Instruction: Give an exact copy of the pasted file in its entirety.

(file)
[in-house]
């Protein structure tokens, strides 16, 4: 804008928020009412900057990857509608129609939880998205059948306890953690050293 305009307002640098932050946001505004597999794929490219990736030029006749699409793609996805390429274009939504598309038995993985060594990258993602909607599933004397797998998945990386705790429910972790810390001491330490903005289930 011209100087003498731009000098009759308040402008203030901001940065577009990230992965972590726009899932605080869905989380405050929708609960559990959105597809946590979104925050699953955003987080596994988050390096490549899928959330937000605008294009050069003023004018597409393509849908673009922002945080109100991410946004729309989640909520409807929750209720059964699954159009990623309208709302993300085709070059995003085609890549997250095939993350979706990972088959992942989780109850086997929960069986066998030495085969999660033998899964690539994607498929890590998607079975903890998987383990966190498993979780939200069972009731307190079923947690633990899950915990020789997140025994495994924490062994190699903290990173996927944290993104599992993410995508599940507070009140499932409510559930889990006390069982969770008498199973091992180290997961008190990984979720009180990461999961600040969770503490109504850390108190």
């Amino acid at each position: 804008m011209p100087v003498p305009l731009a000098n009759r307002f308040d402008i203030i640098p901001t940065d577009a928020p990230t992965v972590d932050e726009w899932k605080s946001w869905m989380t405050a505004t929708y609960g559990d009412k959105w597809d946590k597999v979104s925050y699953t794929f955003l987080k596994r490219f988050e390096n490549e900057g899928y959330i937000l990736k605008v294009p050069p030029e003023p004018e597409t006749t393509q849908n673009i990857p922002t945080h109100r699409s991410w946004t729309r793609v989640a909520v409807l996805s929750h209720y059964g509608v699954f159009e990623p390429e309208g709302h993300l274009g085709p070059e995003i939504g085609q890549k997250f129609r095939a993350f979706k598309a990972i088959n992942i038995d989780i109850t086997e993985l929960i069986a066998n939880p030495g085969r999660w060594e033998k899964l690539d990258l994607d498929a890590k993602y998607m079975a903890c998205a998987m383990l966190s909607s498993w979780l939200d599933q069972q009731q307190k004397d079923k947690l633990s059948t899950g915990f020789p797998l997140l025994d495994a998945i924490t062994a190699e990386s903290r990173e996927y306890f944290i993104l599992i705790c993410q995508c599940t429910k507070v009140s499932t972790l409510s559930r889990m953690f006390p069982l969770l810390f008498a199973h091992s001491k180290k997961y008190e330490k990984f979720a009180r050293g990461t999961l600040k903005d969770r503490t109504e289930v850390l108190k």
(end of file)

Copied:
[in-house]
């Protein structure tokens, strides 16, 4: 804008928020009412900057990857509608129609939880998205059948306890953690050293 305009307002640098932050946001505004597999794929490219990736030029006749699409793609996805390429274009939504598309038995993985060594990258993602909607599933004397797998998945990386705790429910972790810390001491330490903005289930 011209100087003498731009000098009759308040402008203030901001940065577009990230992965972590726009899932605080869905989380405050929708609960559990959105597809946590979104925050699953955003987080596994988050390096490549899928959330937000605008294009050069003023004018597409393509849908673009922002945080109100991410946004729309989640909520409807929750209720059964699954159009990623309208709302993300085709070059995003085609890549997250095939993350979706990972088959992942989780109850086997929960069986066998030495085969999660033998899964690539994607498929890590998607079975903890998987383990966190498993979780939200069972009731307190079923947690633990899950915990020789997140025994495994924490062994190699903290990173996927944290993104599992993410995508599940507070009140499932409510559930889990006390069982969770008498199973091992180290997961008190990984979720009180990461999961600040969770503490109504850390108190």
């Amino acid at each position: 804008m011209p100087v003498p305009l731009a000098n009759r307002f308040d402008i203030i640098p901001t940065d577009a928020p990230t992965v972590d932050e726009w899932k605080s946001w869905m989380t405050a505004t929708y609960g559990d009412k959105w597809d946590k597999v979104s925050y699953t794929f955003l987080k596994r490219f988050e390096n490549e900057g899928y959330i937000l990736k605008v294009p050069p030029e003023p004018e597409t006749t393509q849908n673009i990857p922002t945080h109100r699409s991410w946004t729309r793609v989640a909520v409807l996805s929750h209720y059964g509608v699954f159009e990623p390429e309208g709302h993300l274009g085709p070059e995003i939504g085609q890549k997250f129609r095939a993350f979706k598309a990972i088959n992942i038995d989780i109850t086997e993985l929960i069986a066998n939880p030495g085969r999660w060594e033998k899964l690539d990258l994607d498929a890590k993602y998607m079975a903890c998205a998987m383990l966190s909607s498993w979780l939200d599933q069972q009731q307190k004397d079923k947690l633990s059948t899950g915990f020789p797998l997140l025994d495994a998945i924490t062994a190699e990386s903290r990173e996927y306890f944290i993104l599992i705790c993410q995508c599940t429910k507070v009140s499932t972790l409510s559930r889990m953690f006390p069982l969770l810390f008498a199973h091992s001491k180290k997961y008190e330490k990984f979720a009180r050293g990461t999961l600040k903005d969770r503490t109504e289930v850390l108190k």